Written by Mat Casner

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Freelance CEO Podcast
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Ep. 19. How To Crush Your Client Discovery Call


Freelance CEO Mat Casner
The Freelance CEO Podcast with Mat Casner
Ep. 19. How To Crush Your Client Discovery Call


How To Crush Your Client Discovery Call

Building an initial relationship with a potential client is crucial to landing them.

Okay? They’re nibbling at the bait, but one wrong word, and they could get spooked and jump off your line.

So someone calls you and they’re asking about your services, and maybe it goes something like this.

“Mat, I heard you design websites. I think I need one. Can you help me?” This happens a lot. When I talk with small business owners and people who have a business problem, they come to me with the best knowledge that they have, and oftentimes it’s limited understanding of what they really have to achieve in terms of a solution. But they come at me with what they know.

So usually it’ll come in the forms of, can you help me build a website? Can you help me build a logo? Can you help me design a brochure? That is what the conversation typically starts out at. And today I’m gonna show you the top three things that you should be doing in your initial client first conversation that will build trust and help you make the sale.

Here. Not too long ago, I was visiting with a a potential client, and this client was looking for a website. At least they thought they were looking for a website. They came to me and their question was very simple, Matt, I need a website. Can you help me out? Now, when I started out as a freelancer, to hear those words was music to my ears.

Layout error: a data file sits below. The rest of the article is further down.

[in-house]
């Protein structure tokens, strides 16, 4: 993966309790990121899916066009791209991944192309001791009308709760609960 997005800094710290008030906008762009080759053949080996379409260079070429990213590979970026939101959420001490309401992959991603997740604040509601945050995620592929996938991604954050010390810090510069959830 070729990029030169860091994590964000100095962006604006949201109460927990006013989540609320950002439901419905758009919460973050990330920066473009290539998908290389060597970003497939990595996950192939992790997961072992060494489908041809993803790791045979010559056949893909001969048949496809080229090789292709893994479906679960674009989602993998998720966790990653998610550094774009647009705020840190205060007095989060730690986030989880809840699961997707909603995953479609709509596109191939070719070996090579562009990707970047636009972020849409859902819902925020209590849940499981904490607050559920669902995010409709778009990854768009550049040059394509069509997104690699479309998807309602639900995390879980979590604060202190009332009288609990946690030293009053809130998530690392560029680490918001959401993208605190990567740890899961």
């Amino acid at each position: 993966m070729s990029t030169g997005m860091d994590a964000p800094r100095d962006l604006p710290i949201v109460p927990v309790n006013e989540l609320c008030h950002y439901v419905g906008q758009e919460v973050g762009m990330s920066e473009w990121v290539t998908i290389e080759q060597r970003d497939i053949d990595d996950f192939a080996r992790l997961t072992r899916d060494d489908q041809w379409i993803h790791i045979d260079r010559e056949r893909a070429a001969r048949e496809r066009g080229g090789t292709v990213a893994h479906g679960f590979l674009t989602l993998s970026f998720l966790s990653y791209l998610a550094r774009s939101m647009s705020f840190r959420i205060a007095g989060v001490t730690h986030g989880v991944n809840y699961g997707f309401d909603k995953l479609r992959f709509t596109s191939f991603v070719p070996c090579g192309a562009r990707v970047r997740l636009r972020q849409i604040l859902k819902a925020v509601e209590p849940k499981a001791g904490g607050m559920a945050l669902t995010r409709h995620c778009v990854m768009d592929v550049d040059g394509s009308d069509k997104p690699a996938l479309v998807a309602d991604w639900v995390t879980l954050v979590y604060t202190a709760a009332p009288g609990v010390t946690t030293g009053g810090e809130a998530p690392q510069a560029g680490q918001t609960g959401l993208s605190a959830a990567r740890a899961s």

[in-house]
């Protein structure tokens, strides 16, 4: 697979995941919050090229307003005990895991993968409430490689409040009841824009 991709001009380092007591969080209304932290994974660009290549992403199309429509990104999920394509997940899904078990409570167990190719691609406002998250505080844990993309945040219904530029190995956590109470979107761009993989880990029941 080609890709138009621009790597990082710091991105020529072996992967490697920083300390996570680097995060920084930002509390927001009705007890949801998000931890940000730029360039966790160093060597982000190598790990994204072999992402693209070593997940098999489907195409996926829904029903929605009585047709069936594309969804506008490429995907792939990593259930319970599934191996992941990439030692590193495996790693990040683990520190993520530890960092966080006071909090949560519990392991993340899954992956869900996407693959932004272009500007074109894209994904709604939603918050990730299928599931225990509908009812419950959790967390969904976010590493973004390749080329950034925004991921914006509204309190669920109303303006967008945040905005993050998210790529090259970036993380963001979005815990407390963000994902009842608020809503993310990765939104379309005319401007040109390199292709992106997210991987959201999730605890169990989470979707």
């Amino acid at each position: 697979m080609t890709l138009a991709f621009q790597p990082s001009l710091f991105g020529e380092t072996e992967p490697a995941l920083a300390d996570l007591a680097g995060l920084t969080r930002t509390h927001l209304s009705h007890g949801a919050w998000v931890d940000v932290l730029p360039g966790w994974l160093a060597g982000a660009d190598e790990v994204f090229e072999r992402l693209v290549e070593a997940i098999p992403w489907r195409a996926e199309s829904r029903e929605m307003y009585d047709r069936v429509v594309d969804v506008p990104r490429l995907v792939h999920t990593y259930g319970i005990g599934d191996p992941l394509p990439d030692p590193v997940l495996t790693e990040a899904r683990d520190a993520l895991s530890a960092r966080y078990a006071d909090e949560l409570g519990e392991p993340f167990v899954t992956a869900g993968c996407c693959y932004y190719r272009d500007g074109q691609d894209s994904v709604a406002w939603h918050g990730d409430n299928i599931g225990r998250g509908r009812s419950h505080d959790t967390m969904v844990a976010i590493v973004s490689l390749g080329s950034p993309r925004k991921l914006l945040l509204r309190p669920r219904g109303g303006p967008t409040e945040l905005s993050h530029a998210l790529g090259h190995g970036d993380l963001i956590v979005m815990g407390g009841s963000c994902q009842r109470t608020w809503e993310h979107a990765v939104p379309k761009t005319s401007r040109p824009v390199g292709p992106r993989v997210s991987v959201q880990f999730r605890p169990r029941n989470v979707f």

And I would have immediately jumped in and said, absolutely, I can do that. Let’s get started. And I was immature and didn’t really understand what I was doing. Now I was eager and I was willing to help. And those are two characteristics that are, make, make you a successful freelancer. But you need to take a step back when someone comes to you with that type of a question and hit the pause button.

And I’m gonna share with you three things that I do in my process when I’m having that initial conversation with a client. So step number one is to avoid the knee jerk reaction and just listen. Okay? When a client reaches out for your services, they know they need help and they’re trying to articulate the solution or what they feel like is the solution in the best words that they can come up with.

They are going to say website. They’re going to say logo, they’re gonna say business card, and they may know what they need, but you have to trust that they’re coming to you because they need help. And they, they’re at least coming to you as someone who’s either been recommended to them or they’ve seen something on social or your website or a referral or something has got them either on the phone with you or in a meeting and they need help.

And so they’re gonna ask you the question based on what limited information and knowledge they have about the solution. So before you jump back with a response and say, yeah, I can do that, hit the pause button and listen. They’re going to tell you what they need, and that information is going to be crucial to not only helping you to develop an accurate solution to their problem, but in the meantime, it’s going to help develop a sense of trust between you and your new potential client. So the first thing I want you to do when they ask you that question is to pause, stop, and just listen. Step number two, what I want you to do is I want you to ask the question why.